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Clarifying America’s Great Inequality Debate

Technical debates about the nature and scale of income inequality are important, but they should not obscure what matters most in the story of the US economy. The mitigating effects of taxes and transfers do not change the fact that the market economy has been malfunctioning for the past 40 years.

BOSTON – Debates about inequality trends in the United States have leapt from the pages of academic journals to leading media outlets. While conservatives have long questioned whether US inequality has really increased, The Economist recently weighed in, concluding that “the idea that inequality is rising is very far from a self-evident truth.” Unfortunately, this debate has muddled several issues in an unhelpful manner.

There are different notions of inequality, each of which is relevant to a different question and complicated by its own unique measurement challenges. The most straightforward metric is labor-income inequality, which refers to what high earners receive relative to low earners. When we talk about how workers with college degrees are faring compared to those with just a high-school diploma, we are also talking about labor-income inequality.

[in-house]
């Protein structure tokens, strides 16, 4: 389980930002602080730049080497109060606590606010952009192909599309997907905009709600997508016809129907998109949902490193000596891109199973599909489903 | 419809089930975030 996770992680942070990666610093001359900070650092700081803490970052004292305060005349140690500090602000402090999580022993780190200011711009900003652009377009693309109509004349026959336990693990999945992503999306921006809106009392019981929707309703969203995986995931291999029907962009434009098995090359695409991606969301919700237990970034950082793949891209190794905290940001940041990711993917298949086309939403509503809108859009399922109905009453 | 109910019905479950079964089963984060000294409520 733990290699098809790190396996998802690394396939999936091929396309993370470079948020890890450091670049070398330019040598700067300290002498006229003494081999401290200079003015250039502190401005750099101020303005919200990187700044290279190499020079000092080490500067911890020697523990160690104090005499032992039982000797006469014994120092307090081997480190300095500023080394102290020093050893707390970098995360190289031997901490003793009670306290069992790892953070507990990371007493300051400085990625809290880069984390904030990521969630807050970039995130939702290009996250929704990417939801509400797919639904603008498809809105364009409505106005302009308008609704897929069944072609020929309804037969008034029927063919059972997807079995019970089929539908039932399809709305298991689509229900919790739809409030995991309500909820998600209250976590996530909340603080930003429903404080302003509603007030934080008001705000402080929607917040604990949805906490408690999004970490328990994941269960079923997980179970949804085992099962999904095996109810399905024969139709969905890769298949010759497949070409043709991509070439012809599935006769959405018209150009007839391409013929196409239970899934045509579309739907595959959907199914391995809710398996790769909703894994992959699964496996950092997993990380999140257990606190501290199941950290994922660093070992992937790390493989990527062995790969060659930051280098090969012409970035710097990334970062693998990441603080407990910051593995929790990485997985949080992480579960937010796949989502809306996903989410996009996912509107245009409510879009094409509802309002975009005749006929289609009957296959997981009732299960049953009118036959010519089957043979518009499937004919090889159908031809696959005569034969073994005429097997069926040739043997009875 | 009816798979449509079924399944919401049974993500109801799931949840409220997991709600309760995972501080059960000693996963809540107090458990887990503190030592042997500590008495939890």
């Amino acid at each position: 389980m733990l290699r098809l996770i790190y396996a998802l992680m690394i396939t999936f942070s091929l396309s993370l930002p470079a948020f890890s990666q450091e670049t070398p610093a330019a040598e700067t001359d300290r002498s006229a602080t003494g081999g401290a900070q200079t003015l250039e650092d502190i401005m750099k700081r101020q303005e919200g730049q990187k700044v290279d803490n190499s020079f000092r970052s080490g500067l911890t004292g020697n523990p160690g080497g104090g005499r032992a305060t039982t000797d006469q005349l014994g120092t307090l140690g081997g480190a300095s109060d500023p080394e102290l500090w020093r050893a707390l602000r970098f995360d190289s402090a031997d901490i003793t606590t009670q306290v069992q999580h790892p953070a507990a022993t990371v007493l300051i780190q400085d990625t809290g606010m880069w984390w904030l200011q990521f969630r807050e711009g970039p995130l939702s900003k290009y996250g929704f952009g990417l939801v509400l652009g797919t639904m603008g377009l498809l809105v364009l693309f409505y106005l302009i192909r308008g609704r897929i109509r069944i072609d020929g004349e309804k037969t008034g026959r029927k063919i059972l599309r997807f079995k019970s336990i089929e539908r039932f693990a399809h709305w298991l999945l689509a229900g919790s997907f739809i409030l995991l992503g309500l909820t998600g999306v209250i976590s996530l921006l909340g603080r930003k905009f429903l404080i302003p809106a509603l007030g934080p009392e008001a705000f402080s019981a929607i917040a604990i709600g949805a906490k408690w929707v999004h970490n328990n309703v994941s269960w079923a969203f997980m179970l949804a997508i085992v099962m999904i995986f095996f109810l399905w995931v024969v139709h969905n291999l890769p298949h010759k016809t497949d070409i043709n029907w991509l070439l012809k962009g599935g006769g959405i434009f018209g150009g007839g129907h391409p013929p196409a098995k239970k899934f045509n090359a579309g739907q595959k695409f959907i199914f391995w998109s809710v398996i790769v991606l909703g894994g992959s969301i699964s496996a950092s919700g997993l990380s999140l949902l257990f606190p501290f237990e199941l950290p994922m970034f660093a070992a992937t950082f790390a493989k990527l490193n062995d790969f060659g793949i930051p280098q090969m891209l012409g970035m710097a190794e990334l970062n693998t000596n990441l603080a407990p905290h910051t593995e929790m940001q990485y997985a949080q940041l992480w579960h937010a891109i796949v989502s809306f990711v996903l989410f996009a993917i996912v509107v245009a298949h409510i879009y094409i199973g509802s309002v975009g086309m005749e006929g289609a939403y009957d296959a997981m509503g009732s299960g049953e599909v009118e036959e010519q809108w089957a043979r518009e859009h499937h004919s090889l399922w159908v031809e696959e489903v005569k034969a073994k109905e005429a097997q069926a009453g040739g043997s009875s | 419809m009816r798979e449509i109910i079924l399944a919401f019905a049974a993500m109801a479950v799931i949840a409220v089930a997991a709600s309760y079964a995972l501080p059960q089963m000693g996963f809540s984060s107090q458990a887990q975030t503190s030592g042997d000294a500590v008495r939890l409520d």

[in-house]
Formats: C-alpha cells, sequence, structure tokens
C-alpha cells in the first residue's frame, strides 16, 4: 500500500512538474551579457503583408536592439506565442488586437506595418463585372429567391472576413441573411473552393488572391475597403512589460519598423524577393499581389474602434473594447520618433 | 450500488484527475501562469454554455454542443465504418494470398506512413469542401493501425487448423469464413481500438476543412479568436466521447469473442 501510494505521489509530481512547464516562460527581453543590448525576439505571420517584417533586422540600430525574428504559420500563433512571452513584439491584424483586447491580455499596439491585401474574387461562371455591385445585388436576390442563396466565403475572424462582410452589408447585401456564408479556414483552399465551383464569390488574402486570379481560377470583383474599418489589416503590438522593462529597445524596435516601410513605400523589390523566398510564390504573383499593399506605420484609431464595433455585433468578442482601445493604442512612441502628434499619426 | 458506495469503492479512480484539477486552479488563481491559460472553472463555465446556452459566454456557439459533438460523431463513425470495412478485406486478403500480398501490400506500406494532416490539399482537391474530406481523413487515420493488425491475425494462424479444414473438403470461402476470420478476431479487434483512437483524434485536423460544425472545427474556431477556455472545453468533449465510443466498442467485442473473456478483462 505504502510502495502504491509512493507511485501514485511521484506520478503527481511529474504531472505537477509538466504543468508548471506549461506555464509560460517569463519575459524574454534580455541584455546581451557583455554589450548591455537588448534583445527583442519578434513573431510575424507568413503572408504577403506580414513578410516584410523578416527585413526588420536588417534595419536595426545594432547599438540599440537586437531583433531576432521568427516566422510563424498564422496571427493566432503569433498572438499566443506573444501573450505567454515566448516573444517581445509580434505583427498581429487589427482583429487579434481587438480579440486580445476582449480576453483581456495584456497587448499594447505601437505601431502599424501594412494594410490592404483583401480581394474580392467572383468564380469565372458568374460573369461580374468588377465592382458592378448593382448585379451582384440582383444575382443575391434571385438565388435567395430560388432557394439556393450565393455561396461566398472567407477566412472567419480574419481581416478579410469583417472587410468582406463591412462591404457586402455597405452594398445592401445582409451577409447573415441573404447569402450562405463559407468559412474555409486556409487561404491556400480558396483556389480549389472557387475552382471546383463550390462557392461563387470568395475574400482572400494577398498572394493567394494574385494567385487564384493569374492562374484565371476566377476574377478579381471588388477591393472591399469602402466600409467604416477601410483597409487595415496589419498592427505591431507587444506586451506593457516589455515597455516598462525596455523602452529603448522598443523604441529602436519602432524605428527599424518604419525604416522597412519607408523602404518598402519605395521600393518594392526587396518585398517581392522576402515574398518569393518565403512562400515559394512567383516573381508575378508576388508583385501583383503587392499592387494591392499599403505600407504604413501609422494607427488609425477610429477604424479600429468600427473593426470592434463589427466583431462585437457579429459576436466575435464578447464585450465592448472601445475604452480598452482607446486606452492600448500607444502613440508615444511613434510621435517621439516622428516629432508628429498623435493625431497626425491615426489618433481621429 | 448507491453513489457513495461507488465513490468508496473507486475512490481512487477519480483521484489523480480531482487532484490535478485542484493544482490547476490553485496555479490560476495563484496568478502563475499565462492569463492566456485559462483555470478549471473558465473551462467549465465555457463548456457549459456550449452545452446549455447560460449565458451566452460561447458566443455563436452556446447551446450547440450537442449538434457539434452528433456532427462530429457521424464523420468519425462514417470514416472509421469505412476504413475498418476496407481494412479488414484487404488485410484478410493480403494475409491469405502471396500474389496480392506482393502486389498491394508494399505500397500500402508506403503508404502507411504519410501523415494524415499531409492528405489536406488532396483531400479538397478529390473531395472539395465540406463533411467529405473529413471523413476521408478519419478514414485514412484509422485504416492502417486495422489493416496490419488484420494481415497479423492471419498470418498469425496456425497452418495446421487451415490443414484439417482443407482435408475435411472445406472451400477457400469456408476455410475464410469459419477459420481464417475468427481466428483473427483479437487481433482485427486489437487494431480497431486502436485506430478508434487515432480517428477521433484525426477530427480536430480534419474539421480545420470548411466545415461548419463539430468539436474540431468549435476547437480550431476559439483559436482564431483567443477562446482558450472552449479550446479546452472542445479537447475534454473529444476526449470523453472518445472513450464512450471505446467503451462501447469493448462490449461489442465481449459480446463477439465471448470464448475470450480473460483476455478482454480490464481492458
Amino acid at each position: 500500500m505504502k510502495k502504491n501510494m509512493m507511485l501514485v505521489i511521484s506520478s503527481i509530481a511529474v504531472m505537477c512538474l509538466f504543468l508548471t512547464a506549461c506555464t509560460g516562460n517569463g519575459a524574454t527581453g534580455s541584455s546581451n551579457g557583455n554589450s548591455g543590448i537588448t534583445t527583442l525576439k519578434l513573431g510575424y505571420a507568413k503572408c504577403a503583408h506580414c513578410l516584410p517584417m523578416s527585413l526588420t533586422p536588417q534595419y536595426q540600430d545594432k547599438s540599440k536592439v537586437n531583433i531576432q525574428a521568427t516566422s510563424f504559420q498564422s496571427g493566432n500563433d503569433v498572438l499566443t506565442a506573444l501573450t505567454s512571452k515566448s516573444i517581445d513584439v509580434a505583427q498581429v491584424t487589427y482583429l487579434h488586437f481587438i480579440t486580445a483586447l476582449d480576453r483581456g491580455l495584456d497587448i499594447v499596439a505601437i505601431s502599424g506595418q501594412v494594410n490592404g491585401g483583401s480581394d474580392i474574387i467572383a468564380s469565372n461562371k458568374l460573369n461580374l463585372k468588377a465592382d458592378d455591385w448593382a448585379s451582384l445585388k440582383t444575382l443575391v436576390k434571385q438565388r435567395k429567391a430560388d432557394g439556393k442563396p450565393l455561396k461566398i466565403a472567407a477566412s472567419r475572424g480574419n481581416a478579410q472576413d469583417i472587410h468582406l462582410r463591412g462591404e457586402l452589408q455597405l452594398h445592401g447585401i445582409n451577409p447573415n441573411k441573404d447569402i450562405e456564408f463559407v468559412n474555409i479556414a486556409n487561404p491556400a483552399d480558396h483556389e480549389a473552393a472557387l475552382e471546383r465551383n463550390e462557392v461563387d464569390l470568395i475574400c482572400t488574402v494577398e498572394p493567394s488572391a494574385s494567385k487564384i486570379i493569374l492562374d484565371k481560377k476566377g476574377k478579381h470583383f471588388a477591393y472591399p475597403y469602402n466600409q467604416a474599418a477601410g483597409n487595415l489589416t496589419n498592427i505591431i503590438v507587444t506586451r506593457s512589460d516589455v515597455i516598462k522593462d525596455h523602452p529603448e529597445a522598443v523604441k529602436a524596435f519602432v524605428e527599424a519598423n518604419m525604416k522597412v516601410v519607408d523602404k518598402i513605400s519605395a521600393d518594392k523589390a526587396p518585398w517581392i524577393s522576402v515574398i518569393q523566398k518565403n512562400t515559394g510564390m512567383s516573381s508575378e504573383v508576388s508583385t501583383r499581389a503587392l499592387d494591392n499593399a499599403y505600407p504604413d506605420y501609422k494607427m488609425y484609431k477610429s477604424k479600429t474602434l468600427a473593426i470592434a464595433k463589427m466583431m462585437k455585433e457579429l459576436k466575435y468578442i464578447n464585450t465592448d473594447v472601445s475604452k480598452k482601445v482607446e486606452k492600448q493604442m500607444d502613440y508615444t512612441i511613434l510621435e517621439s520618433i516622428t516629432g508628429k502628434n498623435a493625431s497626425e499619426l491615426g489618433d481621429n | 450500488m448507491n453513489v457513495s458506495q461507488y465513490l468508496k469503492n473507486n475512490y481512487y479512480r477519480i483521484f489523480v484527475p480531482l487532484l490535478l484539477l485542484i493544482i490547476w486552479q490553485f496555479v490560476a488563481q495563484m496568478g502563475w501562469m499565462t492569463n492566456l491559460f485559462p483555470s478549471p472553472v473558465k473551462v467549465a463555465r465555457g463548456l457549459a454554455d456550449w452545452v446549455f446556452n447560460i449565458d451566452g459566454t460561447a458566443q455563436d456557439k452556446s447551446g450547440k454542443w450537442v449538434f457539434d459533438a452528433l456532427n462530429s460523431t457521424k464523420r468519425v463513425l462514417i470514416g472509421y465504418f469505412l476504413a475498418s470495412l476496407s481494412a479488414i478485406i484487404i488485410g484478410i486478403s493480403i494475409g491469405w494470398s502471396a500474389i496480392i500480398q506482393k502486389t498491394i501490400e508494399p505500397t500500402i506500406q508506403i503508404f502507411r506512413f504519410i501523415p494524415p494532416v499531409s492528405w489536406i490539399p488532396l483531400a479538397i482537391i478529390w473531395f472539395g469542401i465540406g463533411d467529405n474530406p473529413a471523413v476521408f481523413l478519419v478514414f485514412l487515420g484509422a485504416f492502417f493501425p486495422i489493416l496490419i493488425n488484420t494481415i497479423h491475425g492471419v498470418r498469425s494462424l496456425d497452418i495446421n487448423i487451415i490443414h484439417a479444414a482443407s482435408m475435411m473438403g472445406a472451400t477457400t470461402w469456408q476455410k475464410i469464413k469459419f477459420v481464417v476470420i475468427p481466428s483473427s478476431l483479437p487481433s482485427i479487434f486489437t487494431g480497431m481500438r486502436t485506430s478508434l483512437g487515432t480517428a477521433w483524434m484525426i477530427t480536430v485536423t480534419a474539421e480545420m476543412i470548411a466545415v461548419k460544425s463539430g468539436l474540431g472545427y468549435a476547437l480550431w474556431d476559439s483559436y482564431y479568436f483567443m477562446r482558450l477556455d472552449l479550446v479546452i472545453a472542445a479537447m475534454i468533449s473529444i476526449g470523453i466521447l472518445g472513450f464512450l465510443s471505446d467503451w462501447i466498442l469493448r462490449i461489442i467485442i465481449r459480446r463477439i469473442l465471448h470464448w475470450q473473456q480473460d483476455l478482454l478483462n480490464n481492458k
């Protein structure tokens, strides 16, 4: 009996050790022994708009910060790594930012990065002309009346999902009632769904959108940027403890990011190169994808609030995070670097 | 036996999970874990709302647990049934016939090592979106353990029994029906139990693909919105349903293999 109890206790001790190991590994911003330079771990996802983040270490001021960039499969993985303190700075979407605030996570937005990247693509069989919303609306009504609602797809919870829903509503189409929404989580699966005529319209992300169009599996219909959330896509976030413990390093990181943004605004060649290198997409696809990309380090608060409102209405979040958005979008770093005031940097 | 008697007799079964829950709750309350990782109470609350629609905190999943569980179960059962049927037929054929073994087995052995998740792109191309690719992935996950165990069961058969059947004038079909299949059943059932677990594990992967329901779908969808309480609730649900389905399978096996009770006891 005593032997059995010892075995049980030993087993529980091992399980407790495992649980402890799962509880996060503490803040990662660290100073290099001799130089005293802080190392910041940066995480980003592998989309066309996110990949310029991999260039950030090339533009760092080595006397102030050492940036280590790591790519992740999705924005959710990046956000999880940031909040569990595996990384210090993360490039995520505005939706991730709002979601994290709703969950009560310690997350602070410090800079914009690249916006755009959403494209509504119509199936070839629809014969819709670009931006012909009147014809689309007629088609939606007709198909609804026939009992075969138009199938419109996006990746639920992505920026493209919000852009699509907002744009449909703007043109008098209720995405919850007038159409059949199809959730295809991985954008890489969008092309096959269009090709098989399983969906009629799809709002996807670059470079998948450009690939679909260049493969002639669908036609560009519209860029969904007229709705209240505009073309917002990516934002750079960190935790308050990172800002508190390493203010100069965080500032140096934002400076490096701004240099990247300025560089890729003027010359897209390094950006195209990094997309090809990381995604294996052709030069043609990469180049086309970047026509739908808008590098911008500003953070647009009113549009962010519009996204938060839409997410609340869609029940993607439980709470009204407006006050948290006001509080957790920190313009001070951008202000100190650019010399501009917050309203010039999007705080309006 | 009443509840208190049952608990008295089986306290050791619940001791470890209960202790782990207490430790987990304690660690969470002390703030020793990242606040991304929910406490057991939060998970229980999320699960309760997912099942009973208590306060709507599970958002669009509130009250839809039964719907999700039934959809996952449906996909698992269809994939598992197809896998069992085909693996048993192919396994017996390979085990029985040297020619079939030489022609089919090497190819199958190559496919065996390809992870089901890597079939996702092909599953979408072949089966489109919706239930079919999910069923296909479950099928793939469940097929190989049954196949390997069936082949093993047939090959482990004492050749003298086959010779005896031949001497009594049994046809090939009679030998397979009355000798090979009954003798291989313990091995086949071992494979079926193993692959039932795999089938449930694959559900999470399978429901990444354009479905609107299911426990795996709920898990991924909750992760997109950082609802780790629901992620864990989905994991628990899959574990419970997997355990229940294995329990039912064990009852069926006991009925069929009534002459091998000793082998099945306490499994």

Of course, measuring labor income is not a simple matter, because some earnings go unreported, and some very highly paid individuals deploy strategies to make their labor income look like capital income (which is taxed at a lower rate). Moreover, when it comes to determining if real (inflation-adjusted) wages have increased, there is a vigorous debate about whether the consumer price index is overstating true inflation. But even after accounting for these issues, there is no doubt that labor-income inequality has surged at least since 1980, and that the trend has continued since the post-2008 Great Recession.